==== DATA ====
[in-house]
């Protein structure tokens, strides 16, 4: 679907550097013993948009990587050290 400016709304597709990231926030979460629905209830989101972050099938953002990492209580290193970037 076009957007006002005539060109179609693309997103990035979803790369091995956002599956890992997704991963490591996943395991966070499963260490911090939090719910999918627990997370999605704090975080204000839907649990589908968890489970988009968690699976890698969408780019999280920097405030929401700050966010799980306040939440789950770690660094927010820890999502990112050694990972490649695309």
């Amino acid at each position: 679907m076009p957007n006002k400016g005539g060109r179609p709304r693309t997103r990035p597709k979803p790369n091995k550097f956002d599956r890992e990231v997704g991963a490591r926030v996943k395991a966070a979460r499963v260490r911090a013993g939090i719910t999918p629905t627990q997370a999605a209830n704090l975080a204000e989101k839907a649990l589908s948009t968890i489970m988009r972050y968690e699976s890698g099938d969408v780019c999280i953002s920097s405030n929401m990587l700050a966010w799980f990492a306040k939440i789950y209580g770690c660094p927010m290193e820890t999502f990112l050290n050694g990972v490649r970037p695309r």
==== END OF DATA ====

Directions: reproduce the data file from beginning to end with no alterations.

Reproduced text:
[in-house]
């Protein structure tokens, strides 16, 4: 679907550097013993948009990587050290 400016709304597709990231926030979460629905209830989101972050099938953002990492209580290193970037 076009957007006002005539060109179609693309997103990035979803790369091995956002599956890992997704991963490591996943395991966070499963260490911090939090719910999918627990997370999605704090975080204000839907649990589908968890489970988009968690699976890698969408780019999280920097405030929401700050966010799980306040939440789950770690660094927010820890999502990112050694990972490649695309």
């Amino acid at each position: 679907m076009p957007n006002k400016g005539g060109r179609p709304r693309t997103r990035p597709k979803p790369n091995k550097f956002d599956r890992e990231v997704g991963a490591r926030v996943k395991a966070a979460r499963v260490r911090a013993g939090i719910t999918p629905t627990q997370a999605a209830n704090l975080a204000e989101k839907a649990l589908s948009t968890i489970m988009r972050y968690e699976s890698g099938d969408v780019c999280i953002s920097s405030n929401m990587l700050a966010w799980f990492a306040k939440i789950y209580g770690c660094p927010m290193e820890t999502f990112l050290n050694g990972v490649r970037p695309r």